Topographic maps are used to show natural and physical features of a landscape. Topographic maps include contour lines that designate regions with common altitudes (elevations).
These contour lines would change to represent lower elevations a million years in the future. This would be due to the processes of weathering and erosion.
Weathering is the wearing away of land due to the exposure of environmental conditions. Weathering is classified as being either physical or chemical. Physical weathering includes weathering due to the pounding of the elements (rain, hail, wind), ice wedging, burrowing of animals, etc. Chemical weathering is the breaking down of terrain due to chemical processes such as being deteriorated from acid rain or acids that are released from mosses or lichens. Chemical weathering can also be due to decomposition or oxidation.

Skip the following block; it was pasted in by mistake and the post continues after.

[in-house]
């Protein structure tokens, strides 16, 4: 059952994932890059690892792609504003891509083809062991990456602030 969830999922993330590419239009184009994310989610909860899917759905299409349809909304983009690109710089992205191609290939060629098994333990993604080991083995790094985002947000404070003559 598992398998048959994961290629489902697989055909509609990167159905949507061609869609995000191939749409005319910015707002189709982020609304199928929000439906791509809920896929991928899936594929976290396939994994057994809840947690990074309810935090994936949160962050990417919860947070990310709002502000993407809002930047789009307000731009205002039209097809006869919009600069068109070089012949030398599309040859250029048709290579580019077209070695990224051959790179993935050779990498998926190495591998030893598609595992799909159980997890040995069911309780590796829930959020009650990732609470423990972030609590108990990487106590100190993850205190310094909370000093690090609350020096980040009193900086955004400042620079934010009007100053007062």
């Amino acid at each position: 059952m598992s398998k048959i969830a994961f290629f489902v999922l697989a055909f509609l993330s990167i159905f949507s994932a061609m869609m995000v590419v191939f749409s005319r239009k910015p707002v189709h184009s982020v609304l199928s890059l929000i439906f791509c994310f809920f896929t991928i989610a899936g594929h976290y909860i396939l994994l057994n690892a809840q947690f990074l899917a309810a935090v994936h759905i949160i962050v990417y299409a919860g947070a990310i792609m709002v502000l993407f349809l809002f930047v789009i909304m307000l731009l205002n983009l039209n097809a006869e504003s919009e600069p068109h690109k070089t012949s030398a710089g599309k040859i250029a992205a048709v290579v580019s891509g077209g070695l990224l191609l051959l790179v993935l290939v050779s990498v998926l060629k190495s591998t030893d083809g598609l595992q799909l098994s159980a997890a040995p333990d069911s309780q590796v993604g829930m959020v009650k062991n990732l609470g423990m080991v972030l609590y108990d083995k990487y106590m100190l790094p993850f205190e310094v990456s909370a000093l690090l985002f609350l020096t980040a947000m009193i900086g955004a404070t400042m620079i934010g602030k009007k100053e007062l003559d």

Erosion is when the fragments and particles created by the weathering of Earth's terrain are carried to a new location.
Thus, over time, Mt. St. Helen's elevation would be weathered down and its matter would be carried to a new location via erosion. This would result in the mountain being a lower elevation.